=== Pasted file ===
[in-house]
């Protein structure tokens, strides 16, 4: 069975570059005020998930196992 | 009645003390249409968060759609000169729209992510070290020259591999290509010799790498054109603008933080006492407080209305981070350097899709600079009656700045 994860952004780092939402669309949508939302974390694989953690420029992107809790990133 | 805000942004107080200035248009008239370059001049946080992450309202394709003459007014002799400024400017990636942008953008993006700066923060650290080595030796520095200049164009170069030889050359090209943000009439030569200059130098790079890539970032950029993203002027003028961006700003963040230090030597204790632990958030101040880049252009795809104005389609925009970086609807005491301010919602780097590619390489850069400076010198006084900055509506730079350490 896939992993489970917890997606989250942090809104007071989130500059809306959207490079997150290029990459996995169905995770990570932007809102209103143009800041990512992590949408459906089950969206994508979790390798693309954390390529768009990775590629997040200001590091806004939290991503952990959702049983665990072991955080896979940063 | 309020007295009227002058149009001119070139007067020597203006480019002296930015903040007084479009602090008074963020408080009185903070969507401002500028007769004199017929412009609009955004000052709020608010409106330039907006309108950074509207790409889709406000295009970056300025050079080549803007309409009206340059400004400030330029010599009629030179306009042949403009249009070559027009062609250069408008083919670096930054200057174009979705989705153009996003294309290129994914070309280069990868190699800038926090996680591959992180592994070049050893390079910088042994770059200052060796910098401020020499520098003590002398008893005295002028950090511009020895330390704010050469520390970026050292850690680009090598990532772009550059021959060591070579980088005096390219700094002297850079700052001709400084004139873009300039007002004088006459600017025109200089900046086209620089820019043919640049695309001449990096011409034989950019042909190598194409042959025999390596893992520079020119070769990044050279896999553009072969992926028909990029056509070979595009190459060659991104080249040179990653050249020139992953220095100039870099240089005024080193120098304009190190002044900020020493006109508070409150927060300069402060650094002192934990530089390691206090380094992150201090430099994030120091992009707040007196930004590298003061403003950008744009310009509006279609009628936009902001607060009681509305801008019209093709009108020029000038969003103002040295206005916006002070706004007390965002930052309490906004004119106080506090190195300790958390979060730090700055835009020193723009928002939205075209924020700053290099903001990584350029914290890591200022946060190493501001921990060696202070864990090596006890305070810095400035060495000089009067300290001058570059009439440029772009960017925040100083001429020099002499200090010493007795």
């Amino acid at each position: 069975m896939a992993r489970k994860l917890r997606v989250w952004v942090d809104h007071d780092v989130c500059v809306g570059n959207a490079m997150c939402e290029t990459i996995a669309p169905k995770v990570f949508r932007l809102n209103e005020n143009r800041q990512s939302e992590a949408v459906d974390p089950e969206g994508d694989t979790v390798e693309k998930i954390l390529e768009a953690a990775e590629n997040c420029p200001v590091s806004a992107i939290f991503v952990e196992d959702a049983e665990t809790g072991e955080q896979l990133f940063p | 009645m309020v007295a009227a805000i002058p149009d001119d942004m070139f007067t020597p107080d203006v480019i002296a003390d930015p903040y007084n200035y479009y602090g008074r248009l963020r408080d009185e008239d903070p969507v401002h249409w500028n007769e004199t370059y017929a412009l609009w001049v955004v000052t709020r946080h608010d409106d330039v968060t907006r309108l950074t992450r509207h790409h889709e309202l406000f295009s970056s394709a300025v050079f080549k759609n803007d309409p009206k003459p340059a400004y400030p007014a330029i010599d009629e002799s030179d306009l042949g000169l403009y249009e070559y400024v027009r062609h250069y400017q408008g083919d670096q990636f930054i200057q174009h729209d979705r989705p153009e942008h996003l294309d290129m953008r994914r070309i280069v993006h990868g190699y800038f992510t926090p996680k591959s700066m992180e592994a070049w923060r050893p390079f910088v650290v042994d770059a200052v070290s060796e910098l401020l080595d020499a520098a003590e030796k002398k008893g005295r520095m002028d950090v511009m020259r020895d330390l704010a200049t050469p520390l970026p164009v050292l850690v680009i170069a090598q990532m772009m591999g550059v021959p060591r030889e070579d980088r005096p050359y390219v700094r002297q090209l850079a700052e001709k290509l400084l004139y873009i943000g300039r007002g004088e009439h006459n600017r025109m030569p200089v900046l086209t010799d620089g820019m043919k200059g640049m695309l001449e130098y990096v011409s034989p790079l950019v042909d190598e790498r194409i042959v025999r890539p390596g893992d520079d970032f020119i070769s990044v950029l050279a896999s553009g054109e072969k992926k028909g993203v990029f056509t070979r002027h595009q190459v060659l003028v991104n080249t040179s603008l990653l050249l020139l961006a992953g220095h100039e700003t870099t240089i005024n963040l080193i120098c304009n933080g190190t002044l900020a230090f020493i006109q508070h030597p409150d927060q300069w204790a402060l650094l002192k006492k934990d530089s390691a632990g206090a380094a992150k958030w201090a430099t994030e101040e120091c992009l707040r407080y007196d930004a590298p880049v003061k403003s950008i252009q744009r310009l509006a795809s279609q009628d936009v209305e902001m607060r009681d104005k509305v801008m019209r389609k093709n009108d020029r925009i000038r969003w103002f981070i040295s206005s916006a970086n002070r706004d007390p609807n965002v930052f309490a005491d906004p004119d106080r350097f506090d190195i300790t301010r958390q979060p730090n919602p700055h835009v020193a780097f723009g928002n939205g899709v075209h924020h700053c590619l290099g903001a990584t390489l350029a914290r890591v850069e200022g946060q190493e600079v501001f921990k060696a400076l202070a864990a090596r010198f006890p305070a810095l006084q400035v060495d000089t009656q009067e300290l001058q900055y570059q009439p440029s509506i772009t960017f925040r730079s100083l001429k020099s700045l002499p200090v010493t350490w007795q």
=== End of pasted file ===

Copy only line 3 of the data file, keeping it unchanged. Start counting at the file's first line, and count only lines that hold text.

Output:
């Amino acid at each position: 069975m896939a992993r489970k994860l917890r997606v989250w952004v942090d809104h007071d780092v989130c500059v809306g570059n959207a490079m997150c939402e290029t990459i996995a669309p169905k995770v990570f949508r932007l809102n209103e005020n143009r800041q990512s939302e992590a949408v459906d974390p089950e969206g994508d694989t979790v390798e693309k998930i954390l390529e768009a953690a990775e590629n997040c420029p200001v590091s806004a992107i939290f991503v952990e196992d959702a049983e665990t809790g072991e955080q896979l990133f940063p | 009645m309020v007295a009227a805000i002058p149009d001119d942004m070139f007067t020597p107080d203006v480019i002296a003390d930015p903040y007084n200035y479009y602090g008074r248009l963020r408080d009185e008239d903070p969507v401002h249409w500028n007769e004199t370059y017929a412009l609009w001049v955004v000052t709020r946080h608010d409106d330039v968060t907006r309108l950074t992450r509207h790409h889709e309202l406000f295009s970056s394709a300025v050079f080549k759609n803007d309409p009206k003459p340059a400004y400030p007014a330029i010599d009629e002799s030179d306009l042949g000169l403009y249009e070559y400024v027009r062609h250069y400017q408008g083919d670096q990636f930054i200057q174009h729209d979705r989705p153009e942008h996003l294309d290129m953008r994914r070309i280069v993006h990868g190699y800038f992510t926090p996680k591959s700066m992180e592994a070049w923060r050893p390079f910088v650290v042994d770059a200052v070290s060796e910098l401020l080595d020499a520098a003590e030796k002398k008893g005295r520095m002028d950090v511009m020259r020895d330390l704010a200049t050469p520390l970026p164009v050292l850690v680009i170069a090598q990532m772009m591999g550059v021959p060591r030889e070579d980088r005096p050359y390219v700094r002297q090209l850079a700052e001709k290509l400084l004139y873009i943000g300039r007002g004088e009439h006459n600017r025109m030569p200089v900046l086209t010799d620089g820019m043919k200059g640049m695309l001449e130098y990096v011409s034989p790079l950019v042909d190598e790498r194409i042959v025999r890539p390596g893992d520079d970032f020119i070769s990044v950029l050279a896999s553009g054109e072969k992926k028909g993203v990029f056509t070979r002027h595009q190459v060659l003028v991104n080249t040179s603008l990653l050249l020139l961006a992953g220095h100039e700003t870099t240089i005024n963040l080193i120098c304009n933080g190190t002044l900020a230090f020493i006109q508070h030597p409150d927060q300069w204790a402060l650094l002192k006492k934990d530089s390691a632990g206090a380094a992150k958030w201090a430099t994030e101040e120091c992009l707040r407080y007196d930004a590298p880049v003061k403003s950008i252009q744009r310009l509006a795809s279609q009628d936009v209305e902001m607060r009681d104005k509305v801008m019209r389609k093709n009108d020029r925009i000038r969003w103002f981070i040295s206005s916006a970086n002070r706004d007390p609807n965002v930052f309490a005491d906004p004119d106080r350097f506090d190195i300790t301010r958390q979060p730090n919602p700055h835009v020193a780097f723009g928002n939205g899709v075209h924020h700053c590619l290099g903001a990584t390489l350029a914290r890591v850069e200022g946060q190493e600079v501001f921990k060696a400076l202070a864990a090596r010198f006890p305070a810095l006084q400035v060495d000089t009656q009067e300290l001058q900055y570059q009439p440029s509506i772009t960017f925040r730079s100083l001429k020099s700045l002499p200090v010493t350490w007795q």